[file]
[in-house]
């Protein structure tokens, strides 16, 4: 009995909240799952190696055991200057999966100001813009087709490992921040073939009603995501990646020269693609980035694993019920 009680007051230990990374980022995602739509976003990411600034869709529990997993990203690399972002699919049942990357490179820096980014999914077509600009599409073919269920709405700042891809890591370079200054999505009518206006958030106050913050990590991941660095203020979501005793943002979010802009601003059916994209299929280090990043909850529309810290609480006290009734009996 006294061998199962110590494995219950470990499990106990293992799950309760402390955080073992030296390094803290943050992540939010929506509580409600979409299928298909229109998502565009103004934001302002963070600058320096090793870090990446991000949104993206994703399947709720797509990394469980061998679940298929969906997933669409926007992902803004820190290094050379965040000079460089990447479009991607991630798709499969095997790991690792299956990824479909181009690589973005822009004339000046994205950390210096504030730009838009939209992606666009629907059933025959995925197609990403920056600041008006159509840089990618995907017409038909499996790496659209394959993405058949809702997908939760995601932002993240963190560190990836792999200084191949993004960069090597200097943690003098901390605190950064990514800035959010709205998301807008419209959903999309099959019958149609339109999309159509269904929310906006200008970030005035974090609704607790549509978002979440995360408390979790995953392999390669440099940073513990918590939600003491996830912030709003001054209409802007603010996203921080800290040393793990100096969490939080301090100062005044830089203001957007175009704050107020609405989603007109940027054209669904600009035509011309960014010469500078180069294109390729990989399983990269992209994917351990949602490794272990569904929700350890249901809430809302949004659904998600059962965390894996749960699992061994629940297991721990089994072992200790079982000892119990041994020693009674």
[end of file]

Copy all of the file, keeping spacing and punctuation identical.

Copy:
[in-house]
């Protein structure tokens, strides 16, 4: 009995909240799952190696055991200057999966100001813009087709490992921040073939009603995501990646020269693609980035694993019920 009680007051230990990374980022995602739509976003990411600034869709529990997993990203690399972002699919049942990357490179820096980014999914077509600009599409073919269920709405700042891809890591370079200054999505009518206006958030106050913050990590991941660095203020979501005793943002979010802009601003059916994209299929280090990043909850529309810290609480006290009734009996 006294061998199962110590494995219950470990499990106990293992799950309760402390955080073992030296390094803290943050992540939010929506509580409600979409299928298909229109998502565009103004934001302002963070600058320096090793870090990446991000949104993206994703399947709720797509990394469980061998679940298929969906997933669409926007992902803004820190290094050379965040000079460089990447479009991607991630798709499969095997790991690792299956990824479909181009690589973005822009004339000046994205950390210096504030730009838009939209992606666009629907059933025959995925197609990403920056600041008006159509840089990618995907017409038909499996790496659209394959993405058949809702997908939760995601932002993240963190560190990836792999200084191949993004960069090597200097943690003098901390605190950064990514800035959010709205998301807008419209959903999309099959019958149609339109999309159509269904929310906006200008970030005035974090609704607790549509978002979440995360408390979790995953392999390669440099940073513990918590939600003491996830912030709003001054209409802007603010996203921080800290040393793990100096969490939080301090100062005044830089203001957007175009704050107020609405989603007109940027054209669904600009035509011309960014010469500078180069294109390729990989399983990269992209994917351990949602490794272990569904929700350890249901809430809302949004659904998600059962965390894996749960699992061994629940297991721990089994072992200790079982000892119990041994020693009674």